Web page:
Liz Reid / 90.5 WESA

Inside One Of The Labs Testing Pittsburghers' Water For Lead

About an hour east of Pittsburgh, in Indiana, Pa., inside a windowless building set far back from the road, the scientists at Environmental Service Laboratories test all kinds of things for safety and compliance with regulations, from drinking water to toys to hazardous waste.

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Politics & Government

Sarah Kovash / 90.5 WESA

Four years ago, City Councilwoman Darlene Harris considered a run for mayor of Pittsburgh but ultimately decided not to enter the race.

“I take care of my mother and she was ill, and I was just too worried about her,” Harris said.

Four years later, without any fanfare, Harris made a different decision. Although she never held an announcement party or even a news conference to declare her candidacy, Harris is on the May Democratic primary ballot in an effort to unseat Mayor Bill Peduto.

Gov. Tom Wolf / Flickr

One of Harrisburg’s perennial headaches is heading back to the legislative spotlight as Senate Republican leaders work to push a familiar pension bill through the chamber.

Last session, GOP lawmakers made a late-in-the-game attempt to pass a pension overhaul that would have offered state employees three retirement options—two so-called “hybrid” plans, and a 401k-style plan.

At the time, Governor Tom Wolf indicated he’d sign it. But the plan didn’t get full votes because House and Senate Democrats refused to support it, saying they hadn’t gotten enough input.

Science, Health, & Tech

Liz Reid / 90.5 WESA

About an hour east of Pittsburgh, in Indiana, Pa., inside a windowless building set far back from the road, the scientists at Environmental Service Laboratories test all kinds of things for safety and compliance with regulations, from drinking water to toys to hazardous waste.

Mark Nootbaar / 90.5 WESA

Nearly every piece of exposed metal in a consumer product has been electroplated in some way. It's the process of coating a metal with another metal to prevent corrosion. The most common coatings include chrome and cadmium, both of which are heavy metals that can be harmful to the environment.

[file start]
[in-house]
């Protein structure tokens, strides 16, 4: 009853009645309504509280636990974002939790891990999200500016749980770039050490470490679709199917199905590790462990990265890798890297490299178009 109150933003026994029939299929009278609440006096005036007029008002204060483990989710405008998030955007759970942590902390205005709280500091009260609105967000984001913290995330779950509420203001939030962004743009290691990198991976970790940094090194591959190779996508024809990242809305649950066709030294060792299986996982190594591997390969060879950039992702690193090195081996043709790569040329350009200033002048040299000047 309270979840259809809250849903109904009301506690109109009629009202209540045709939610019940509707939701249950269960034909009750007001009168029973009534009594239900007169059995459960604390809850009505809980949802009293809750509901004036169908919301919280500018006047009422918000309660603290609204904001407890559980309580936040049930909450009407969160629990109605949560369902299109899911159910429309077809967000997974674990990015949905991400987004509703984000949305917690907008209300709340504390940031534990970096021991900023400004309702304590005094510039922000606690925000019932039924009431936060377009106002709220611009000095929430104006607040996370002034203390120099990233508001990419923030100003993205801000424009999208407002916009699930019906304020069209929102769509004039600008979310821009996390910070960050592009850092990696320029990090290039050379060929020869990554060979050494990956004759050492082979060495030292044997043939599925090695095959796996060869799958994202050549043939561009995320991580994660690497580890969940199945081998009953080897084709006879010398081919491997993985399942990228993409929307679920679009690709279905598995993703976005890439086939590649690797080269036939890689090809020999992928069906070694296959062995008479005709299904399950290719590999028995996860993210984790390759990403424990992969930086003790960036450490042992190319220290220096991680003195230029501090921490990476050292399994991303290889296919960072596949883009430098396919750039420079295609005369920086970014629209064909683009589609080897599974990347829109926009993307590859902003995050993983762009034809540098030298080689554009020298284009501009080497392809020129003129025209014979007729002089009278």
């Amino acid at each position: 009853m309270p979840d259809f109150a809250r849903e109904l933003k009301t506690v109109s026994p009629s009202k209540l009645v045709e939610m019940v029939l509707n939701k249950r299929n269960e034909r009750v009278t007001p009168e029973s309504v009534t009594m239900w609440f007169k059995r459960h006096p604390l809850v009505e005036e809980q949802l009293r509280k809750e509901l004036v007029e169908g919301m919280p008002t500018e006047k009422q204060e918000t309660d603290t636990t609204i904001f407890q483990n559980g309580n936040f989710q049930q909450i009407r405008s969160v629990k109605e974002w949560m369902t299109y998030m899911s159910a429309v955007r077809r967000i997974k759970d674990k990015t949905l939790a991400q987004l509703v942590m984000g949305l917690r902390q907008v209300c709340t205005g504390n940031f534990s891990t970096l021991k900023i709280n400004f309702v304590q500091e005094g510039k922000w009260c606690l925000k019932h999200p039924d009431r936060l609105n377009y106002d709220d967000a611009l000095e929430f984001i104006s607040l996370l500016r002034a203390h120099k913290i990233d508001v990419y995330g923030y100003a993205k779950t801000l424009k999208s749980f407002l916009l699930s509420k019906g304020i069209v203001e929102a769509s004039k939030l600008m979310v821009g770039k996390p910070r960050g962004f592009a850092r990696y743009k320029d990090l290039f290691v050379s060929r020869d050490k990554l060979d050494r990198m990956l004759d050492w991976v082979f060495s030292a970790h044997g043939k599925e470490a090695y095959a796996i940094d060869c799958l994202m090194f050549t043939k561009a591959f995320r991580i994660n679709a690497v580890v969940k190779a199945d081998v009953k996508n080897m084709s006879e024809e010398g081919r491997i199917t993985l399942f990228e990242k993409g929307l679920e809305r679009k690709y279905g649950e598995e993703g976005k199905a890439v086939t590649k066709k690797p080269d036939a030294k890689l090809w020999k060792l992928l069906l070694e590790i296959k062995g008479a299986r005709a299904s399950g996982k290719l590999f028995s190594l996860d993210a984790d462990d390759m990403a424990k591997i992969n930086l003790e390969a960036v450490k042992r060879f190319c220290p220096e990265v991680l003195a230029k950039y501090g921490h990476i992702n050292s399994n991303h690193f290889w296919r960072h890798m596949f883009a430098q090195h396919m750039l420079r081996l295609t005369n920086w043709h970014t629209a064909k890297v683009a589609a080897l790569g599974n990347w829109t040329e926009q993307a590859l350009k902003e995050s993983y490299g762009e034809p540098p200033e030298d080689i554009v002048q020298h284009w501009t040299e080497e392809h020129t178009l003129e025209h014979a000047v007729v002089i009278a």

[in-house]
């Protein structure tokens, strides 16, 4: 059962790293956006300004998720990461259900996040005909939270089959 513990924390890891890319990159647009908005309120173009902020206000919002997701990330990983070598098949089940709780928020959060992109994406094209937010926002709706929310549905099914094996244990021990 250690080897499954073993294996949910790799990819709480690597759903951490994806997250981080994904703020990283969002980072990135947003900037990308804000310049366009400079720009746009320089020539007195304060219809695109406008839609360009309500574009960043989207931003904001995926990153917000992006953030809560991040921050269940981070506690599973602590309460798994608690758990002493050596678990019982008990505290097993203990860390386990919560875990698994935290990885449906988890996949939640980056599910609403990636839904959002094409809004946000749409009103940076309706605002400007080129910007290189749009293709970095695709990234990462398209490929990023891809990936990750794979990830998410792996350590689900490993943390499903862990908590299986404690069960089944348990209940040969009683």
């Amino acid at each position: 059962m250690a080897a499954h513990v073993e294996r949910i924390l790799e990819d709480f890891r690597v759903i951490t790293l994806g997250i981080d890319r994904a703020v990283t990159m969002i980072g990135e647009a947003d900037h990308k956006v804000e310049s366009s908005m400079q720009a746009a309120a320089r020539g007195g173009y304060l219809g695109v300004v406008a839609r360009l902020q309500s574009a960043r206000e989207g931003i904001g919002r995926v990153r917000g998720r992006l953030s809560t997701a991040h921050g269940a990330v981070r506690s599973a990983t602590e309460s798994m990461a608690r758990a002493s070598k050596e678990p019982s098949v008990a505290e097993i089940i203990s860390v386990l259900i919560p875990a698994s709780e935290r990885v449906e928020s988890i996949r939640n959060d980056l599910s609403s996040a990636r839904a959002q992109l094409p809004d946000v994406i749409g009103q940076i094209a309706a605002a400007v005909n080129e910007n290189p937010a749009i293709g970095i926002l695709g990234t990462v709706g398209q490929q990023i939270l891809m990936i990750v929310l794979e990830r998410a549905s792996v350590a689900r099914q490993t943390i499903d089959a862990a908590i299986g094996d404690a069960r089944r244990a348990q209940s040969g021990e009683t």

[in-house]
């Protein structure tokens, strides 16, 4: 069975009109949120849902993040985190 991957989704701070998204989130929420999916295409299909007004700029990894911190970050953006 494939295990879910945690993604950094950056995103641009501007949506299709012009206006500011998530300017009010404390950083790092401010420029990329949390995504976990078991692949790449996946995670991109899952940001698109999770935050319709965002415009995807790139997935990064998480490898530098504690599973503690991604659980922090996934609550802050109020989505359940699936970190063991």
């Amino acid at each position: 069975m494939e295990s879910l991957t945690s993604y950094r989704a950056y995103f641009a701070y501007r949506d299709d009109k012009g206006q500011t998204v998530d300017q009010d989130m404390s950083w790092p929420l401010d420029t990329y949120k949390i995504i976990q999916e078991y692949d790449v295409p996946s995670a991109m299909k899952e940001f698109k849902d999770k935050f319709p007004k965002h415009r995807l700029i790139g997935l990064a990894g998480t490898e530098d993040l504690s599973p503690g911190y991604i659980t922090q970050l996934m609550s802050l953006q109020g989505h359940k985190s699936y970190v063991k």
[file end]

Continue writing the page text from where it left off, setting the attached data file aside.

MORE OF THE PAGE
Identity & Justice

Katie Blackley / 90.5 WESA

Pittsburgh police have charged 11 people after protesters threw rocks, broke windows and set off "large-scale" fireworks during a protest outside the county jail.

Police named the defendants Tuesday afternoon, but The Associated Press was not identifying them because it wasn't immediately clear what charges and actions were being attributed to which defendants.

Police say about 25 people from the Allegheny County Health Justice Project gathered about 8 p.m. Monday.

Sarah Kovash / 90.5 WESA

When a group of people is given great power to watch over the rest of us, how do we make sure they use that power correctly?

Pittsburgh’s Citizen Police Review Board was created in 1997 to do just that. 

Education

Sarah Kovash / 90.5 WESA

On Saturdays, local teens take over the state-of-the-art recording studios on Carnegie Mellon University’s campus to lay down tracks about their lives and the people in them.

The program, Arts Greenhouse, started as a community project at the Center for the Arts in Society.

Essential Pittsburgh

Megan Harris / 90.5 WESA

Behind The Scenes At Smallman Galley, Pittsburgh's Restaurant Incubator

First in an occasional series exploring Essential Pittsburgh. Jacqueline Wardle was working as the executive chef at Isabela on Grandview, a Mt. Washington restaurant, when she received a beguiling email: Instead of working for someone else, did she want to own her own restaurant?